Getting a Handle on Exposure

Exposure can make or break your photo. Correct exposure brings out the detail in the areas you want to picture, providing the range of tones and colors you need to create the desired image. Poor exposure can cloak important details in shadow, or wash them out in glare-filled featureless expanses of white. However, getting the perfect exposure can be tricky, because digital sensors can't capture all the tones we are able to see. If the range of tones in an image is extensive, embracing both inky black shadows and bright highlights, we often must settle for an exposure that renders most of those tones—but not all—in a way that best suits the photo we want to produce.

There are four things within our control that affect exposure, listed in "chronological" order (that is, as the light moves from the subject to the sensor):

■ Reflected, transmitted, or emitted light. We see and photograph objects by light that is reflected from our subjects, transmitted (say, from translucent objects that are lit from behind), or emitted (by a candle or television screen). When more or less light reaches the lens from the subject, we need to adjust the exposure. This part of the equation is under our control to the extent we can increase the amount of light falling on or passing through the subject (by adding extra light sources or using reflectors), or by pumping up the light that's emitted (by increasing the brightness of the glowing object).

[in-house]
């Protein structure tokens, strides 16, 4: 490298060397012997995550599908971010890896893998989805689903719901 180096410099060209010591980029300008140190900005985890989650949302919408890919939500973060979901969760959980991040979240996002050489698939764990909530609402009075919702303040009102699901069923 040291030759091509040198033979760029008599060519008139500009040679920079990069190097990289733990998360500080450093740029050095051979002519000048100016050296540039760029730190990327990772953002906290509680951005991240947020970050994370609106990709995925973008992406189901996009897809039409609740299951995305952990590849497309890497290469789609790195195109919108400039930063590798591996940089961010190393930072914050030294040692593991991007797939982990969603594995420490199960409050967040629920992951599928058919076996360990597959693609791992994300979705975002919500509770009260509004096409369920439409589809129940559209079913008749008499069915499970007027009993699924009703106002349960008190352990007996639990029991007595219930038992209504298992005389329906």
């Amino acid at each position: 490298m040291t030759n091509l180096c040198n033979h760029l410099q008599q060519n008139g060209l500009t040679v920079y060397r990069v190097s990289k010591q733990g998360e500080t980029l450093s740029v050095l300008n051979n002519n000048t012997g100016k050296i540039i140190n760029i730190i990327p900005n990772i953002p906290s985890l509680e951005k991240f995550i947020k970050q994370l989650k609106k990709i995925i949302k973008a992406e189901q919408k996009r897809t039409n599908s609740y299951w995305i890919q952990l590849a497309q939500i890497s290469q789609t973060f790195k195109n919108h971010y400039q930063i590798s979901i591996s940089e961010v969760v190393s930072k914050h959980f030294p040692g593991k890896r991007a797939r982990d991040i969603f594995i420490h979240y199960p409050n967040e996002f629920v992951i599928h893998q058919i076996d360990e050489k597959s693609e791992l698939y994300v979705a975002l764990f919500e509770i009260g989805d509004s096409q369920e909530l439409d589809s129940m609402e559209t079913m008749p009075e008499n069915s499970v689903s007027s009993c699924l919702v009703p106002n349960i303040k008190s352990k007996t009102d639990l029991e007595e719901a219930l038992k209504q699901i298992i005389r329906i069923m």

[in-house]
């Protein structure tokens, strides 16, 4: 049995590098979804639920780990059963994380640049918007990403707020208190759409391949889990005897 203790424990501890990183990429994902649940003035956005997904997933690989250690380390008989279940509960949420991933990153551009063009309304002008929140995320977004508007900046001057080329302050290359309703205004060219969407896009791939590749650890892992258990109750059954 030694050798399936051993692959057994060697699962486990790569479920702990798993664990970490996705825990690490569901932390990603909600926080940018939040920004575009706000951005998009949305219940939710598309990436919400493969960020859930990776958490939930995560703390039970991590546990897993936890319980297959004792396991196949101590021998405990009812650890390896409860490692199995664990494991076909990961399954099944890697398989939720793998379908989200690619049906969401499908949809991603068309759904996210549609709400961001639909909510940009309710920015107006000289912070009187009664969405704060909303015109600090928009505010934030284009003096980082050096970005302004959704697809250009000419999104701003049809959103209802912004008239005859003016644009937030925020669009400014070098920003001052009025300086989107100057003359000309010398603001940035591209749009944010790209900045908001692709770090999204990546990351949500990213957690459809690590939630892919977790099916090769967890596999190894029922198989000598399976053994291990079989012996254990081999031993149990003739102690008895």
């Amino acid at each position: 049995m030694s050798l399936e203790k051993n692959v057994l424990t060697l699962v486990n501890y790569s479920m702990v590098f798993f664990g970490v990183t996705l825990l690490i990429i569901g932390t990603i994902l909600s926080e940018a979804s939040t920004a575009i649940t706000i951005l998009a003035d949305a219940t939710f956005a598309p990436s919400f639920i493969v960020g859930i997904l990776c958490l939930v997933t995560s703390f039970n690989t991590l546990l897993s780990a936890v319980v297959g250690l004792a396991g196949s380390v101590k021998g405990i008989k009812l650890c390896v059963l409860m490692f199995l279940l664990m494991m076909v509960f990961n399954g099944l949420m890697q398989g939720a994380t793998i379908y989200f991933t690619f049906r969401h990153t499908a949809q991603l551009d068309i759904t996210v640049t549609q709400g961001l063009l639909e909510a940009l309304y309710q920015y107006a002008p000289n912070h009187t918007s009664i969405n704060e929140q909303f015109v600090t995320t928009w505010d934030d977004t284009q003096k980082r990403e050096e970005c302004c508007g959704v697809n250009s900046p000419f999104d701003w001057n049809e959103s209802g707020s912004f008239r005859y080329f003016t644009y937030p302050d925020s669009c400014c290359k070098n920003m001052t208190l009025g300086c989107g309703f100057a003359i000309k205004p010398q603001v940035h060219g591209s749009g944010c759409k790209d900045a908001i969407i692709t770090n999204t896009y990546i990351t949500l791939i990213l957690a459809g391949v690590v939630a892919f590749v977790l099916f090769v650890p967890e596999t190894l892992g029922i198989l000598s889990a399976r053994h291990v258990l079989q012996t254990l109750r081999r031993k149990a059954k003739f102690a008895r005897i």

■ Light transmitted by the lens. Not all the illumination that reaches the front of the lens makes it all the way through. Filters can remove some of the light before it enters the lens. Inside the lens barrel is a variable-sized diaphragm called an aperture that dilates and contracts to control the amount of light that enters the lens. You, or the 40D's autoexposure system, can control exposure by varying the size of the aperture. The relative size of the aperture is called the f/stop.

■ Light passing through the shutter. Once light passes through the lens, the amount of time the sensor receives it is determined by the 40D's shutter, which can remain open for as long as 30 seconds (or even longer if you use the Bulb setting) or as briefly as 1/8,000th second.